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Some Prosper From Employee Retraining Programs, Others Still Hoping

January 13, 1987

BOSTON (AP) _ John Singer went from sewing gas-mask hoods to cooking boeuf bourguignon. Judith Stahl exchanged a sweaty job molding sunglass lenses for a secretary’s office. Joan McGrory is still looking for work.

All three, laid off when their employers closed shop, went through retraining programs. A U.S. Labor Department task force recommended Monday that the federal government spend $980 million a year on such programs.

Up to 700,000 workers laid off nationwide because of imports, plant closings and new technology would be retrained each year under the proposed Worker Adjustment Assistance Program, which President Reagan has endorsed.

″Jobs are scarce, and if it wasn’t for the training programs I wouldn’t have the job I have,″ said Singer, 28, a cook at the Freight Yard Pub at North Adams Heritage State Park in North Adams.

He spent two years operating sewing machines at X-Tyal International Corp., a gas-mask manufacturer that suddenly went into bankruptcy in June 1985. Employees showed up for work one day to find a padlocked gate.

He signed up with the Worker Assistance Center in North Adams, which is funded federally through the quasi-public Industrial Services Program, said program spokesman Scott Simmons.

After a brief stint being trained to manage a taxi and rental-car company, Singer was hired by the restaurant, where he has been in training about five months. He is making about double what he was paid at his sewing job and received a high school equivalency diploma during the training program.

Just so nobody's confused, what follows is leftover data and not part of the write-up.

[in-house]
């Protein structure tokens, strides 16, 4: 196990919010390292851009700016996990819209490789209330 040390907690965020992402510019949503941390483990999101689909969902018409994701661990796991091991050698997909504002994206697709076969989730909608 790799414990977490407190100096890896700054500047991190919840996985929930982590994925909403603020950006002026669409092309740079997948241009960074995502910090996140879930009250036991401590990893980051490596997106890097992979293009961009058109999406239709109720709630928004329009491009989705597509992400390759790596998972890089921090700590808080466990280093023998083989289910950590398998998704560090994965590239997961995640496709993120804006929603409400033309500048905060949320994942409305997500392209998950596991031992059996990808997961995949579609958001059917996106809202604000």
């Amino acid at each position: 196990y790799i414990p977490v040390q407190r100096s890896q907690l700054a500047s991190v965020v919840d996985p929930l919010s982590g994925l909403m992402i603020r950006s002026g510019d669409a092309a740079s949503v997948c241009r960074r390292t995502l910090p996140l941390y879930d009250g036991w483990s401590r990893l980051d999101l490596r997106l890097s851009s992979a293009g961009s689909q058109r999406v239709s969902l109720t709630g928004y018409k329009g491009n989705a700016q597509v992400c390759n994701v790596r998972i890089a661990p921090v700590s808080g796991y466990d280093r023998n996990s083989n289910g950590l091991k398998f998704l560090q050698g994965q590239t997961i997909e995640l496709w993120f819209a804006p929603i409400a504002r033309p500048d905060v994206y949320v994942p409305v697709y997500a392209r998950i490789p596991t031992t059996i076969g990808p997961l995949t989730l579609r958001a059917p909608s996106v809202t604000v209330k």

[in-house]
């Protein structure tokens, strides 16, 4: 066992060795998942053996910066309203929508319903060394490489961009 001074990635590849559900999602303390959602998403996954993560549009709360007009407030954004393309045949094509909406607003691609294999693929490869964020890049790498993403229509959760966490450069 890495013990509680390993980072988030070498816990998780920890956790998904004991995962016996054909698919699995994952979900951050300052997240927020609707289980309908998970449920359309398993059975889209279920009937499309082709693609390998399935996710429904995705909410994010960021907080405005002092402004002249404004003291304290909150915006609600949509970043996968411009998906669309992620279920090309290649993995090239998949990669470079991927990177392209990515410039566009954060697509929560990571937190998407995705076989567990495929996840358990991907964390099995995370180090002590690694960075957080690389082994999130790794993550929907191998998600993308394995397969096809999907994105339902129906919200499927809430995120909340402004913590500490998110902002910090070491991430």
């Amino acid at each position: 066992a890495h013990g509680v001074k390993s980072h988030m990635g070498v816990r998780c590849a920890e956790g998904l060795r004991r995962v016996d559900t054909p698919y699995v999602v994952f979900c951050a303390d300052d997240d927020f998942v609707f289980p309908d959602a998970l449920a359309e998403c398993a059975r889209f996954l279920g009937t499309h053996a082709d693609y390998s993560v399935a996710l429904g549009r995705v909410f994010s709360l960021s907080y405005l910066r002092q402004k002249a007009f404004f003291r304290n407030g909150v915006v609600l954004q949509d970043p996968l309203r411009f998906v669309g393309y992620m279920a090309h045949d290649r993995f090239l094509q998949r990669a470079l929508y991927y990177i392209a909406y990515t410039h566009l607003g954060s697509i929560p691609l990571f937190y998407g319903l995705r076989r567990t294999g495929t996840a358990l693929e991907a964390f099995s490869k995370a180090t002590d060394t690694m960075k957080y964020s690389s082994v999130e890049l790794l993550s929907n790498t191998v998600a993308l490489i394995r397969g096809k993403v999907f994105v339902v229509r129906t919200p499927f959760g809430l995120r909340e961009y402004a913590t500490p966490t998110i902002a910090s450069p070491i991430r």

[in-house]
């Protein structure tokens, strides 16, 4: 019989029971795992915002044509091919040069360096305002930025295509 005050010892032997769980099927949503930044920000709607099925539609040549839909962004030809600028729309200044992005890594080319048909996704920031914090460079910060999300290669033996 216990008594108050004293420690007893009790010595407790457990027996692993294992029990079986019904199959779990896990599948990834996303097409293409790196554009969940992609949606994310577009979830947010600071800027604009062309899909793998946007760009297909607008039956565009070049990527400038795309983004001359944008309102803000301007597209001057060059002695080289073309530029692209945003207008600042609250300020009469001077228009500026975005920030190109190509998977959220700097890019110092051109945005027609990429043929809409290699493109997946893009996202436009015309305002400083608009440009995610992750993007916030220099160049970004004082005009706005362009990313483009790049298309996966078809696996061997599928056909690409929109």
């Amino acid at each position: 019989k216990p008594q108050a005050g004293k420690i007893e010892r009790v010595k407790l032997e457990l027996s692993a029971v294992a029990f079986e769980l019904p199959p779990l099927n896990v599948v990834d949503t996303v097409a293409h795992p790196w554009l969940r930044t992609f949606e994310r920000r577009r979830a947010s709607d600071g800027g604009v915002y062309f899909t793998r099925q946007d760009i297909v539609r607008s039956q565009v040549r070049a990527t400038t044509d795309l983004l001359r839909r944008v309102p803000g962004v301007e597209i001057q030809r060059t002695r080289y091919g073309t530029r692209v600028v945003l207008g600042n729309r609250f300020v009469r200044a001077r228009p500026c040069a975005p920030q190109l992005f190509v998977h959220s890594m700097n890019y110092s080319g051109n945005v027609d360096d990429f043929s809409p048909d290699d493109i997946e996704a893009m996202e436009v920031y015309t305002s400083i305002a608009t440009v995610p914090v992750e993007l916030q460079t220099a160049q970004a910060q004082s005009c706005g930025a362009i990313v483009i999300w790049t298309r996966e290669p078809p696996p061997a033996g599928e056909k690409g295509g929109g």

″Things are going well right now,″ Singer said Monday. ″I’m learning my way around the kitchen. ...In a way it was a good thing (X-Tyal) closed down.″

Ms. Stahl feels the same way about the closing of the Foster Grant Co. plant in Leominster, where she had worked for about 10 months before being laid off last February.

After government-sponsored retraining, she went from repetitious work molding and packaging sunglass lenses to ″a definitely more interesting job″ as a secretary-clerk.

The 29-year-old high school graduate went through an eight-month training program in word processing, computers and other office skills, and started her job at New England Firearms Inc. last week.

″I don’t know what I’d be doing if not for the training,″ she said. ″I definitely needed to get some kind of skill.″

But not all retraining ends with a success story.

Ms. McGrory, 55, was laid off from a North Adams travel agency when Sprague Electric Co., one of its largest clients, moved its headquarters in 1984.

A college graduate, Ms. McGrory has been through three state-funded retraining programs. None of the courses - medical terminology, typewriting and word processing, and business English - led to a job.

″The fact is, there’s been such a loss of manufacturing jobs in Massachusetts that it’s very discouraging to go through any kind of training without a job in the near distant future,″ she said while on a break from studying accounting for her latest retraining course.

At a meeting of displaced workers last week, Ms. McGrory said she momentarily lost patience with the state’s efforts to help laid-off workers. She recalls saying at the meeting: ″All this saying, ‘We’re going to retrain you, retrain you, retrain you.’ I say baloney, I don’t want retraining. I want a job.″

She now regrets the outburst.

″Sometimes I feel selfish because I’ve had lots of opportunities and a lot of assistance,″ she said. ″Retraining people is quite an investment in money and time, and I don’t want to be a poor investment.″

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